Comparing in-work benefits and the reward to work for families with children in the US and the UK
The income transfer systems for low-income families in the US and the UK try both to reduce poverty and to encourage work. In-work benefits are a key part of both countries' strategies through the earned income tax credit and the working families' tax credit (and predecessors) respectively. But tax credits are only one part of the whole tax and welfare system. In-work benefits, taxes and welfare benefits combine in both countries to provide good financial incentives for lone parents to do minimum-wage work, but poorer incentives to increase earnings further. But direct comparisons of budget constraints hide important points of detail. First, not enough is known about what determines take-up of in-work benefits. Second, the considerable differences in assessment and payment mechanisms and frequency between EITC and WFTC mean that low-income families in the US and the UK may respond very differently to apparently similar financial incentives.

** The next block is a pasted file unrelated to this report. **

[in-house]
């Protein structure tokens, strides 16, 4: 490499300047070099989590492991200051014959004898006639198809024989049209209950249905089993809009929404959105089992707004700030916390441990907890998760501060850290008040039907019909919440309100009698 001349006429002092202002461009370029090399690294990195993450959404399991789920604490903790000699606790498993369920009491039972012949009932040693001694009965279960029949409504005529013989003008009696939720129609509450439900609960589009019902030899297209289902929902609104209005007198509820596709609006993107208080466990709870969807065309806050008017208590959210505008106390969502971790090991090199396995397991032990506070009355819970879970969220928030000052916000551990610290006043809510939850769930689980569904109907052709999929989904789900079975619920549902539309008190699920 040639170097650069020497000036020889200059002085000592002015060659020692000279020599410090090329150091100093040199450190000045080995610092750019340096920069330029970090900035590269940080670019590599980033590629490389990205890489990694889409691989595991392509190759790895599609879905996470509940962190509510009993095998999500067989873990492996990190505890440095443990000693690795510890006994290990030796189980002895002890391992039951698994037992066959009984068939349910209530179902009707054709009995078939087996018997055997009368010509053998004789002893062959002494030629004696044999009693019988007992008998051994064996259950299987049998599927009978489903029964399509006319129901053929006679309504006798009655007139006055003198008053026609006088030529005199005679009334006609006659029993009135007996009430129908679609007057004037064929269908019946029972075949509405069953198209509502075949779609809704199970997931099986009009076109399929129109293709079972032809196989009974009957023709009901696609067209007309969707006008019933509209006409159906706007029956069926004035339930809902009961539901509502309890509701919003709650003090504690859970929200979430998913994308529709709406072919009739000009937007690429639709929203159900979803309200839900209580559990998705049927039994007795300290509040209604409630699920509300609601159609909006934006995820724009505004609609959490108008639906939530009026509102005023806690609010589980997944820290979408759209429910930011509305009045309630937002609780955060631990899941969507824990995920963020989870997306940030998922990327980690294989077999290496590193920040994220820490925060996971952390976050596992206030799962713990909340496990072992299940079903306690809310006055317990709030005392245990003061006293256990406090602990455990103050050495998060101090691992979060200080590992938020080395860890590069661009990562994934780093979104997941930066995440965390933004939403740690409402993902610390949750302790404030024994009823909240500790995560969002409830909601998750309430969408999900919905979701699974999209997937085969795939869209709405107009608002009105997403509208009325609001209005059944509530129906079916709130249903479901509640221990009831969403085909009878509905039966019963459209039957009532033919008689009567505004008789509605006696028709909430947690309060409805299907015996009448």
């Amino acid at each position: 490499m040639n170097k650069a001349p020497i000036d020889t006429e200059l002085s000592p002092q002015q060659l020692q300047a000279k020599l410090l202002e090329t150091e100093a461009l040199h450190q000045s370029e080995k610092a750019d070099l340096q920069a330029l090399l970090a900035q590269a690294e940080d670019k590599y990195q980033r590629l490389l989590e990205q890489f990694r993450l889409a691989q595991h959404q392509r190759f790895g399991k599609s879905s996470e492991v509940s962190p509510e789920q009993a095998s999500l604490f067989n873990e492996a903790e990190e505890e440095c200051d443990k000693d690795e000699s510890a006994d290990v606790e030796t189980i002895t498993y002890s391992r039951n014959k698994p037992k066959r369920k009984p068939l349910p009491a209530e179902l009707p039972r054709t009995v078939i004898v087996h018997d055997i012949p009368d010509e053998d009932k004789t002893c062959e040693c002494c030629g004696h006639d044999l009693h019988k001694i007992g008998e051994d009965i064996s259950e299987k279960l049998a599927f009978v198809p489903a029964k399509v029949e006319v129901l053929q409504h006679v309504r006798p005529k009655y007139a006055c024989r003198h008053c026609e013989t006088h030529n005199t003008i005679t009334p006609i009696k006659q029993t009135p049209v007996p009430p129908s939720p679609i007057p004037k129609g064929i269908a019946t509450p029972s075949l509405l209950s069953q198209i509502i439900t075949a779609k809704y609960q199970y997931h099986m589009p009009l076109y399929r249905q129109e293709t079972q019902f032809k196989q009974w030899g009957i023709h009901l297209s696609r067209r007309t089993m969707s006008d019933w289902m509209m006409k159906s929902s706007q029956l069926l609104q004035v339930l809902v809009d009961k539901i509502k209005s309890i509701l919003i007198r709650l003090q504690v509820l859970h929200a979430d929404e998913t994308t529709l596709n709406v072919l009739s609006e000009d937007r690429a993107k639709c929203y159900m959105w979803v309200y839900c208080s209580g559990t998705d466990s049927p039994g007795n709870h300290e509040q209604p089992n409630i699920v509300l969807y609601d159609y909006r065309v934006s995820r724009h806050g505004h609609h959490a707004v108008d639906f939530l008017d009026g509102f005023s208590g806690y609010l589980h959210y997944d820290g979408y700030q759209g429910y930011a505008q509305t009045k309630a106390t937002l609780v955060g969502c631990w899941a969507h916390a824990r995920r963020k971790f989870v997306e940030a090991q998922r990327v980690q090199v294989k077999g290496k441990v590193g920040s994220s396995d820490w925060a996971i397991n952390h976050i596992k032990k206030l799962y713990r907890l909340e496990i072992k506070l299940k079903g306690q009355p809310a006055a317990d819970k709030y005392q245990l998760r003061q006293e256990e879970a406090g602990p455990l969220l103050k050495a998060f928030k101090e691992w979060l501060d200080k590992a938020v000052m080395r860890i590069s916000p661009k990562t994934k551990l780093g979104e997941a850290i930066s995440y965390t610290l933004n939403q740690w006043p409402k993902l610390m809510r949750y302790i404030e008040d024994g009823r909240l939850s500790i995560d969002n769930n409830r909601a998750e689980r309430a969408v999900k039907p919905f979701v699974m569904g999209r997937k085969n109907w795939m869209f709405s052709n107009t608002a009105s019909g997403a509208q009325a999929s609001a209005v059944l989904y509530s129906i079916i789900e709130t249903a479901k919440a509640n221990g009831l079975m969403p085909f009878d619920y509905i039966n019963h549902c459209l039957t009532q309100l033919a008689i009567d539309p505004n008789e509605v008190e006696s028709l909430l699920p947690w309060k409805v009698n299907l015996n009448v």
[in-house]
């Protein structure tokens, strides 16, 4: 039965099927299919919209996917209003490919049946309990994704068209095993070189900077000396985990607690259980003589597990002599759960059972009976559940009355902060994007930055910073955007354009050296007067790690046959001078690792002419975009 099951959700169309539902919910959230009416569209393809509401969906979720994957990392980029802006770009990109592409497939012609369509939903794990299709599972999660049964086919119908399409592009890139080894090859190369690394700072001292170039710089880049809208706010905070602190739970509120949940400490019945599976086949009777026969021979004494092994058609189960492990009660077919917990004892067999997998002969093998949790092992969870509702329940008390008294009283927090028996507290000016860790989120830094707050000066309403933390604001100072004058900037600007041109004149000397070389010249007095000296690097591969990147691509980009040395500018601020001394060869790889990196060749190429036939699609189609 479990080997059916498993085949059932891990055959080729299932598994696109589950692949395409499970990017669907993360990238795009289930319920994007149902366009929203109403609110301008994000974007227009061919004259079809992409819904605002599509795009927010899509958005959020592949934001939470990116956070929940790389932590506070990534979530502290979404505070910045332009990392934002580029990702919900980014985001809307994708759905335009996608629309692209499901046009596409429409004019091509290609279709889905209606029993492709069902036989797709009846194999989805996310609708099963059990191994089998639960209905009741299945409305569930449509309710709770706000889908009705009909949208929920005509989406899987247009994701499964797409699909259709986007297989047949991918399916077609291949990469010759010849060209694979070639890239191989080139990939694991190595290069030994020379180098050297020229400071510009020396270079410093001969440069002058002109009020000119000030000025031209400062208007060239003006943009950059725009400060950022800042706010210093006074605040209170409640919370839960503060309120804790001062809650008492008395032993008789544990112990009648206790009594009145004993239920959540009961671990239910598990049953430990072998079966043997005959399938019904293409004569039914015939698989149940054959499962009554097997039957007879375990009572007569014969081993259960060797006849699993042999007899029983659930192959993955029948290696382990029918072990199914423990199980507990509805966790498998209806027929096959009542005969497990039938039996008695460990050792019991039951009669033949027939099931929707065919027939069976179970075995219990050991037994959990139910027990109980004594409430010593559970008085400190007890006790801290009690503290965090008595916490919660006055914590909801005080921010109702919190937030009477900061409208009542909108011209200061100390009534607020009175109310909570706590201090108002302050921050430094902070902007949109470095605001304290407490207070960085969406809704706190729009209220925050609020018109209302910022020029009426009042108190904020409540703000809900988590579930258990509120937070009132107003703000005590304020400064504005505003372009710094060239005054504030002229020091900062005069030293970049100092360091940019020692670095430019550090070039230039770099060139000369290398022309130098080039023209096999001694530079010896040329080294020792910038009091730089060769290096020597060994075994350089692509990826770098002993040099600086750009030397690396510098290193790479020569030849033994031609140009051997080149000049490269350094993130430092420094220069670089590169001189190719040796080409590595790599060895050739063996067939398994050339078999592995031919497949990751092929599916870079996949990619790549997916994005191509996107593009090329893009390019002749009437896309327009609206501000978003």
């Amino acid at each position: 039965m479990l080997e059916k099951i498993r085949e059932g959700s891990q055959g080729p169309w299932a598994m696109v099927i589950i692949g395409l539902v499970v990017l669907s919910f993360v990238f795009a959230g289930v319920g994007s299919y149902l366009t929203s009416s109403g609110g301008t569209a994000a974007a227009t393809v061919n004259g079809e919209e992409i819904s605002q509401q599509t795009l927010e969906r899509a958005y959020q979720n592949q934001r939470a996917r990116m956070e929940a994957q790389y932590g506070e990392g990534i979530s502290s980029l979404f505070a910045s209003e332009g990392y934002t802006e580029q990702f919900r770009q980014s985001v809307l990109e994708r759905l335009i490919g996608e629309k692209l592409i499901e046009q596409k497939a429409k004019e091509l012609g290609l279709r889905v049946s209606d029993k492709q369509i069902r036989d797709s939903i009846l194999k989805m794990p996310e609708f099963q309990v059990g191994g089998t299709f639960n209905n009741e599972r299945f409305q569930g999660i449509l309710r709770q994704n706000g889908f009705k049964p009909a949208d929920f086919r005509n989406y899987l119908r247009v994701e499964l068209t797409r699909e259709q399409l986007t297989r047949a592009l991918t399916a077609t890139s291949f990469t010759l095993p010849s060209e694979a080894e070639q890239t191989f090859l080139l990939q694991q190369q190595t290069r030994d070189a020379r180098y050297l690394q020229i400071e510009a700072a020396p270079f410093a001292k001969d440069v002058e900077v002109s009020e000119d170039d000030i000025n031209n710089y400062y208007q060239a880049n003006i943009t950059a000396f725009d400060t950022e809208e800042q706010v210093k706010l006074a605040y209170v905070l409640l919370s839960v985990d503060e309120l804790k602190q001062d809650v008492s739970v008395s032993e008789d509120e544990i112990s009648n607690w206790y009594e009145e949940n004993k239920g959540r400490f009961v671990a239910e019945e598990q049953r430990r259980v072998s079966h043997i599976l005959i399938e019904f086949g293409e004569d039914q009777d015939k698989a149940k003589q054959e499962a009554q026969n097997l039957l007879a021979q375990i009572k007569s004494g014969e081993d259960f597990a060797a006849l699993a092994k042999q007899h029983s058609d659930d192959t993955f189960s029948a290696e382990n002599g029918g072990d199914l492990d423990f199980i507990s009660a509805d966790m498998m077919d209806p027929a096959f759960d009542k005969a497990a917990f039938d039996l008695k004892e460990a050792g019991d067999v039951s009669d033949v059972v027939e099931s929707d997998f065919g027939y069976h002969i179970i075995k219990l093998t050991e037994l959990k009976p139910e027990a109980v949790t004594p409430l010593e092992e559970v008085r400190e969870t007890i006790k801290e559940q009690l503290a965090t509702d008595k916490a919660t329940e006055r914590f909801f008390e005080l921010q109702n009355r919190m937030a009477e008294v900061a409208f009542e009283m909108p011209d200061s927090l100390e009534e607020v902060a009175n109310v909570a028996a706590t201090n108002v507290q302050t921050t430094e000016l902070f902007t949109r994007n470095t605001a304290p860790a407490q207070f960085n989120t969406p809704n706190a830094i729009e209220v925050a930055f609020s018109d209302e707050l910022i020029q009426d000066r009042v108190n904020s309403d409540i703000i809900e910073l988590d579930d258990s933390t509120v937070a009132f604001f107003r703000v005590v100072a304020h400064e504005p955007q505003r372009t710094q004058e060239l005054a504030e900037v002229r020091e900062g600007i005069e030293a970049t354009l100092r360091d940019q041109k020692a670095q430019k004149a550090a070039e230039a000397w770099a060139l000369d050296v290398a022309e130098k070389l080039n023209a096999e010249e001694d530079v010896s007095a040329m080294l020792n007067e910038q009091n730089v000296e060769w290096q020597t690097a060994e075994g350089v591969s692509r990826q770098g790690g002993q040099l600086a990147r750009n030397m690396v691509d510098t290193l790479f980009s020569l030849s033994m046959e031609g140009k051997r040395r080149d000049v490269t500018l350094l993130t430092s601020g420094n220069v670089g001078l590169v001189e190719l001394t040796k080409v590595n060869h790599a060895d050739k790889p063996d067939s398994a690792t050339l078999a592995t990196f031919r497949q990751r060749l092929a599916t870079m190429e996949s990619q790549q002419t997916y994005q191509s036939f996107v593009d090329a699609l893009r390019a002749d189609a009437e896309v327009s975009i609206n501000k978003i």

Volume (Year): 22 (2001)
Issue (Month): 1 (January)
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Please report citation or reference errors to , or , if you are the registered author of the cited work, log in to your RePEc Author Service profile, click on "citations" and make appropriate adjustments.:
- Rebecca M. Blank & David Card & Philip K. Robins, 1999.
"Financial Incentives for Increasing Work and Income Among Low-Income Families,"
JCPR Working Papers
69, Northwestern University/University of Chicago Joint Center for Poverty Research.
- Rebecca M. Blank, David Card and Philip K. Robins, 1999. "Financial Incentives for Increasing Work and Income Among Low-Income Families," Economics Working Papers E99-264, University of California at Berkeley.
- Rebecca M. Blank & David Card & Philip K. Robins, 1999. "Financial Incentives for Increasing Work and Income Among Low-Income Families," NBER Working Papers 6998, National Bureau of Economic Research, Inc.
- Rebecca M. Blank & David Card & Philip K. Robins, 1999. "Financial Incentives for Increasing Work and Income Among Low- Income Families," HEW 9902002, EconWPA.
- Blank, Rebecca M. & Card, David & Robins, Philip K., 1999. "Financial Incentives for Increasing Work and Income Among Low-Income Families," Department of Economics, Working Paper Series qt2f15x7sg, Department of Economics, Institute for Business and Economic Research, UC Berkeley.
- Barrow, Lisa & McGranahan, Leslie, 2000. "The Effects of the Earned Income Credit on the Seasonality of Household Expenditures," National Tax Journal, National Tax Association, vol. 53(n. 4), pages 1211-44, December.
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